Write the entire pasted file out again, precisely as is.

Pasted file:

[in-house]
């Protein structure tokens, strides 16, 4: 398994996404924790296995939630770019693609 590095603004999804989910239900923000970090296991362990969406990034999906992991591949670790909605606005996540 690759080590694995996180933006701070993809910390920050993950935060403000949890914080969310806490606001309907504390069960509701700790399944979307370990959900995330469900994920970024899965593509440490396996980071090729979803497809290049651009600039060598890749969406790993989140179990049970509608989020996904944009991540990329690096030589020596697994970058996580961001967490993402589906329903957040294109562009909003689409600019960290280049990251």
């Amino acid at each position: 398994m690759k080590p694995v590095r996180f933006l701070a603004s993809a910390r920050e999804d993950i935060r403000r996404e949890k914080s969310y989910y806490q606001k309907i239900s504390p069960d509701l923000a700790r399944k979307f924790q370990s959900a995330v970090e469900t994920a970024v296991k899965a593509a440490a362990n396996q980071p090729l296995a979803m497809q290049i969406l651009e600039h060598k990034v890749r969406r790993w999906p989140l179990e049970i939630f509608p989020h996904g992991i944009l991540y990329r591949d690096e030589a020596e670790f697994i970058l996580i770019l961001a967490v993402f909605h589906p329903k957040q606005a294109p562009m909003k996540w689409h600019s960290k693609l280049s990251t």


[in-house]
């Protein structure tokens, strides 16, 4: 398994996404924790296995939630770019693609 590095603004999804989910239900923000970090296991362990969406990034999906992991591949670790909605606005996540 690759080590694995996180933006701070993809910390920050993950935060403000949890914080969310806490606001309907504390069960509701700790399944979307370990959900995330469900994920970024899965593509440490396996980071090729979803497809290049651009600039060598890749969406790993989140179990049970509608989020996904944009991540990329690096030589020596697994970058996580961001967490993402589906329903957040294109562009909003689409600019960290280049990251």
């Amino acid at each position: 398994m690759k080590p694995v590095r996180f933006l701070a603004s993809a910390r920050e999804d993950i935060r403000r996404e949890k914080s969310y989910y806490q606001k309907i239900s504390p069960d509701l923000a700790r399944k979307f924790q370990s959900a995330v970090e469900t994920a970024v296991k899965a593509a440490a362990n396996q980071p090729l296995a979803m497809q290049i969406l651009e600039h060598k990034v890749r969406r790993w999906p989140l179990e049970i939630f509608p989020h996904g992991i944009l991540y990329r591949d690096e030589a020596e670790f697994i970058l996580i770019l961001a967490v993402f909605h589906p329903k957040q606005a294109p562009m909003k996540w689409h600019s960290k693609l280049s990251t």